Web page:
As our great keynote speaker, panelists, and audience members discussed the 25-year history of Hazelwood v. Kuhlmeier last week, it became clear that there still is scholarly work that needs to be done in this important area of law. Here are a few of the interesting questions raised at the conference:
What are the connections between school culture, student free expression, and civic engagement?
Are public school journalism programs being cut due to overall budget cuts?
What are the academic backgrounds of school media advisers, and do they matter? Is a media adviser with a background in the humanities more likely to support student free expression than an adviser with a background in math or science? One audience member asked whether social studies teachers, who should care about civic engagement, should work with student journalists. Another person observed that teachers too often don’t work outside their subject-specific silos.
How are charter schools regulating the expressive activities of their students? One of our panelists observed that charter schools are public schools that want to operate like private schools. She said there are many examples of censorship by charter schools and of charter schools with no student media at all. California has enacted a statute to prevent charter schools from denying their students’ constitutional rights.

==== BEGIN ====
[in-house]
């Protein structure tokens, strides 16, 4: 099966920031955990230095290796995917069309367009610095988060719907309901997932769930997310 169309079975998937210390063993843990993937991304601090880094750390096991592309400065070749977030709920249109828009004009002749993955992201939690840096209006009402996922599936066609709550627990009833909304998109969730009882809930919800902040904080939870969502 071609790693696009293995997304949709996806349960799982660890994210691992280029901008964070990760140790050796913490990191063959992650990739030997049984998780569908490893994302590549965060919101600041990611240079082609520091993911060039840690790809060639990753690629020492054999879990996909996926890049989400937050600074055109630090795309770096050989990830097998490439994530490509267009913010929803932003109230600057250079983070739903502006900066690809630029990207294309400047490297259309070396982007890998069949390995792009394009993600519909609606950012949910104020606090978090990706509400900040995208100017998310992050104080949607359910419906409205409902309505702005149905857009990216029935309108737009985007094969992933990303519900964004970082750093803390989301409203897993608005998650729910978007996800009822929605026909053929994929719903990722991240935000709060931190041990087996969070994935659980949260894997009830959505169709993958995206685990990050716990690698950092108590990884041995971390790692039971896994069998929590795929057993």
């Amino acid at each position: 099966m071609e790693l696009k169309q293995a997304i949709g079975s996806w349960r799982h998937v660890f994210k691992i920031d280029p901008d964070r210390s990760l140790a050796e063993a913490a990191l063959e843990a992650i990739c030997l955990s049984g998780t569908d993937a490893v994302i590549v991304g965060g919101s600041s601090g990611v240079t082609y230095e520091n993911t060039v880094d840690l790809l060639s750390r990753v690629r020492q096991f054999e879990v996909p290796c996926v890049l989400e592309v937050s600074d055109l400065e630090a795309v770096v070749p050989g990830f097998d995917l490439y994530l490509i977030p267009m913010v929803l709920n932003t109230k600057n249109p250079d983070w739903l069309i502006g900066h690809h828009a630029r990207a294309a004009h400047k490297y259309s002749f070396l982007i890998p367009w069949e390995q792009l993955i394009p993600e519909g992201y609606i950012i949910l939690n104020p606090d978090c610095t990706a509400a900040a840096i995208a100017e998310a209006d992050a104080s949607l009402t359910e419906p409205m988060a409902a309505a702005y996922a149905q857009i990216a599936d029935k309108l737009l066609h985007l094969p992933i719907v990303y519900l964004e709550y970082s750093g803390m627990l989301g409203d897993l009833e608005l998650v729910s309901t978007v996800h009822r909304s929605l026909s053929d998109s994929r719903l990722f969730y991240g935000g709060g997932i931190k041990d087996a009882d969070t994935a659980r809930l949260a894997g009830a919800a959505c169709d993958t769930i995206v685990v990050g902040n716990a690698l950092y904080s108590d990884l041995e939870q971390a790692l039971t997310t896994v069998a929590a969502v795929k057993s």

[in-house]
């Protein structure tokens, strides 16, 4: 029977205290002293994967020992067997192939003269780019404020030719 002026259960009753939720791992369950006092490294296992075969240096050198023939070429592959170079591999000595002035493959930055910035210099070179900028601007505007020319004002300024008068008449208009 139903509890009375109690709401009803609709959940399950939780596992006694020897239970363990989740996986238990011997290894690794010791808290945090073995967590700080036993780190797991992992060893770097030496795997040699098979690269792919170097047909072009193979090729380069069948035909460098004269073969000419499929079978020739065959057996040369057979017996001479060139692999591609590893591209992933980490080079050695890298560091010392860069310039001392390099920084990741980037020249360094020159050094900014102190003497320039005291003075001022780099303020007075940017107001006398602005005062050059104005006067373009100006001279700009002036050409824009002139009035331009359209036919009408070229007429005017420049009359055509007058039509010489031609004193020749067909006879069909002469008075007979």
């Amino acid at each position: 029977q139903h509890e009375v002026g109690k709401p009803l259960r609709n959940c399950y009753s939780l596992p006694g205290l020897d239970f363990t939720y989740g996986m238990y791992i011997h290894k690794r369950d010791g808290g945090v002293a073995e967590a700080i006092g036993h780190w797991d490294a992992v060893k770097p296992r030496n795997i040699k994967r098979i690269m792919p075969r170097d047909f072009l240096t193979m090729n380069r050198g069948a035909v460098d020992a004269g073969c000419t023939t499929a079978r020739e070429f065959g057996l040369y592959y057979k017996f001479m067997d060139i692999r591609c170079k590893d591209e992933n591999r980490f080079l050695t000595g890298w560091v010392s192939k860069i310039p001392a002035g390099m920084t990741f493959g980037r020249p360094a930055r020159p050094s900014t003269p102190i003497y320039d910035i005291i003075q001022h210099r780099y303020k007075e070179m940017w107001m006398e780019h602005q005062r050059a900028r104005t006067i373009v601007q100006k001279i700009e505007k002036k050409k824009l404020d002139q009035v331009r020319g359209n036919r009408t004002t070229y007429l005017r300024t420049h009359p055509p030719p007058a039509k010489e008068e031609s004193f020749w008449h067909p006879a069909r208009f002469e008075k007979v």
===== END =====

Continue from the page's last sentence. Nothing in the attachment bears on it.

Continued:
What has been the impact of the nation’s political polarization on student free expression?
What, if anything, is left of Tinker?
What is online student speech, and what is offline student speech? (Or, more eloquently, where is the schoolhouse gate?) How do and should courts differentiate between the two?
Keynote speaker Erwin Chemerinsky said the Supreme Court treats schools as authoritarian institutions – like prisons. To what extent is the Court correct? What does that mean for student free expression?
If you have other questions to share, please post a comment. Thanks for the great conference, everyone!